The 8 Limbs of Yoga

The 8 Limbs of Yoga

The 8 Limbs of Yoga
The 8 Limbs of Yoga

We all know what Yoga is, right? It’s a great exercise routine to keep fit and become more flexible. If you agreed with the previous statement, take a deep breath and read on because Yoga is so much more.

Yoga actually translates to “union” (referring to the unity between the individual soul with the universal soul) and is an ancient system of 8 different practices. The sage Patanjali is credited with organizing the pre-existing knowledge and compiling it into the Yoga Sutras (threads), providing a systematic approach to creating a divine connection between the conscious and the subconscious. Let us review these eight limbs.

The first two limbs, called Yama (self-restraints) and Niyama (observances), detail how we should be treating ourselves and others through internal and external purification.

The practice of self-restraint is, often times, the most difficult to master since it requires a great amount of discipline when interacting with others. One cannot attain true inner bliss and serenity without overcoming the most basic material desires that we are so quick to succumb to in Maya, or the illusions of this world.

The five components of Yama highlight the external dimension of reaching spiritual enlightenment. On the other hand, thefive elements of Niyama reflect a more inner struggle on that same path. Deep inward reflection allows for the mental discipline needed to overcome distracting or negative thoughts.

Yama (self-restraints) and Niyama (observances)The next limb is Asana which are the physical postures, or poses, of yoga. The literal translation of asana is ‘seat’. In Swami Vivekananda’s translation of Patanjali’s Yoga Sutras, “sthirasukham aasanam” is defined as a posture which is “firm and pleasant”.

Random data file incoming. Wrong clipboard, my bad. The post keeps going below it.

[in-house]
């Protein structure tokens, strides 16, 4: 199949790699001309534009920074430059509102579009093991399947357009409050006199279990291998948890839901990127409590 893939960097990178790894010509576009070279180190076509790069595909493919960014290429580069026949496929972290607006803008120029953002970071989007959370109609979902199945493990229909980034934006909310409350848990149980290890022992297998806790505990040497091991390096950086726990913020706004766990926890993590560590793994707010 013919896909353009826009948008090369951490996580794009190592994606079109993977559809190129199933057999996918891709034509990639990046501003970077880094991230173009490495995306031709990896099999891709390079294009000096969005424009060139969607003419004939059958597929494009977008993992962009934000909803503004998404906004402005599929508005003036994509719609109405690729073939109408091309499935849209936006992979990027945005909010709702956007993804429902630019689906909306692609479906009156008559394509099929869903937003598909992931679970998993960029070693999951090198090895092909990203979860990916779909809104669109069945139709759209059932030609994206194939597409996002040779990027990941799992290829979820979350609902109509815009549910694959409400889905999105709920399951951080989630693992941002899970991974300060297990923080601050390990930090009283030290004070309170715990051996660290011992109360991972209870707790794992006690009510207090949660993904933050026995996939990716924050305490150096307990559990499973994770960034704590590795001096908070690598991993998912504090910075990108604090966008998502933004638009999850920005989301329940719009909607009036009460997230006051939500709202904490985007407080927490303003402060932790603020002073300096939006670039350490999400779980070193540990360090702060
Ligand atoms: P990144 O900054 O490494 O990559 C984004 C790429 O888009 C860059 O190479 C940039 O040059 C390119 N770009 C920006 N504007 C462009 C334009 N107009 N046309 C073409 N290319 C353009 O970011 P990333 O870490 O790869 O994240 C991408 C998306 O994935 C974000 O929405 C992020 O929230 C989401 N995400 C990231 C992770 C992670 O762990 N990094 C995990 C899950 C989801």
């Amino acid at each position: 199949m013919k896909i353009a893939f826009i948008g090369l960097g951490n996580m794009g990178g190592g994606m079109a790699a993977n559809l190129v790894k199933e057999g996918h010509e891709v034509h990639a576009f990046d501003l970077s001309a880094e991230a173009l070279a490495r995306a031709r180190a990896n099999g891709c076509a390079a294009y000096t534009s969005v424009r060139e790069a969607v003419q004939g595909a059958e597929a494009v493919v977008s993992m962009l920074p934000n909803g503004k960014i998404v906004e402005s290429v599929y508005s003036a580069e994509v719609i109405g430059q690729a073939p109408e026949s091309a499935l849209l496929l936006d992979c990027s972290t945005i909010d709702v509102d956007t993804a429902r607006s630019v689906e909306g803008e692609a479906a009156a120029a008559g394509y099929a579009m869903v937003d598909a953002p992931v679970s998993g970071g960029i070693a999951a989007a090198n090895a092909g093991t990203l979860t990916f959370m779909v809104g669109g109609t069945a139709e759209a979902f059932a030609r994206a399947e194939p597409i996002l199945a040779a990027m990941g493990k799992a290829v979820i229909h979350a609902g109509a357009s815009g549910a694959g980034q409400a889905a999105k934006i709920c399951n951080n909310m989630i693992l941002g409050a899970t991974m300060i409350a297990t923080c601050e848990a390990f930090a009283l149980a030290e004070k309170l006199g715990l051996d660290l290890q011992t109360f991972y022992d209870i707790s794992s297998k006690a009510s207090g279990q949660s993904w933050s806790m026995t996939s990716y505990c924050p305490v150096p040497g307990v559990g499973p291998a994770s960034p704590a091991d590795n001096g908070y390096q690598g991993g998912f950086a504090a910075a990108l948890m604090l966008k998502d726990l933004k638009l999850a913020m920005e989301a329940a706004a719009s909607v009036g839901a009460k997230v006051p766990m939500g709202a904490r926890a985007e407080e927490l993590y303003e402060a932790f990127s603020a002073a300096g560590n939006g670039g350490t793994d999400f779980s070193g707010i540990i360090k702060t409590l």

If your body is in an uncomfortable position, it will be difficult to sit motionless because after some time, aches can occur in the body. Swami Vivekananda said,”When you are disturbed by the body, your nerves become disturbed, and you cannot concentrate the mind,” (Patanjali Yoga Sutras).

If performed correctly, asana also provides physical benefits by opening up the airways so that we can increase our oxygen intake without obstructing the flow. Asana’s effect on one’s oxygen flow is essential to the next limb of yoga, Pranayama.

Pranayama is frequently misinterpreted as the”breath”, but it is actually the force, or energy, behind the breath, which can be depicted by the movement of the lungs. By controlling the force behind the breath, we are able to clear the mind and get a step closer to achieving a state of concentration.

Pratyahara, the fifth limb,is the withdrawal of senses. By eliminating outward stimuli and our attachments to the material/external world, we are able to practice drawing inwards.

These first five preparatory steps enable one to clear the mind and body and facilitate one’s path to reaching ultimate concentration without distractions or disruptions.

The sixth limb, Dharana, concentration, is a fixated attention. This requires one to concentrate on a single object or point.

The seventh limb is Dhyana, which is single-pointed concentration held continuously for a length of time.

These finals steps, which ultimately lead to samadhi, bliss, are defined by Swami Jnaneshvara as “stages of attention” for “deep absorption,” ( Samadhi is the ultimate goal one must strive for through the practice of Yoga.

The eight limbs of yoga are a complete breakdown of how to start and fulfill a meditation practice. Each limb is a necessary precursor for moving forward towards a state of bliss. Even though a natural succession has been provided by Patanjali, it is still possible for a person to modify or adapt the steps and work at one’s own pace.

Today, yoga is practiced with the majority of the concentration being on the asana practice. This is not necessarily a bad thing. Just by opening up the mind to performing the postures may help a person begin their journey of self-reflection and transformation.

I hope that with a deeper understanding of Yoga, you can appreciate that more than anything, it is a way of life.

So, have you “graduated” from your Asana practice at your local yoga studio yet? Perhaps it is time to explore Pranayama or Meditation, with which you can move beyond physical benefits. If so, it is time to connect with someone who can connect you to yourself.

Chahna TailorAbout the Author

Chahna Tailor is a certified yoga instructor with backgrounds in occupational therapy and health science. Occupational therapy opened up the doors of knowledge when it came to taking care of the Self first and leading a healthier life. This led her to the physical practice of yoga. Chahna deepened her practice by training in Rishikesh, India, where she studied the science behind yoga, the breath, and meditation. Chahna also practices personal training, Reiki, hypnotherapy, aromatherapy, pranichealing, and sound healing.

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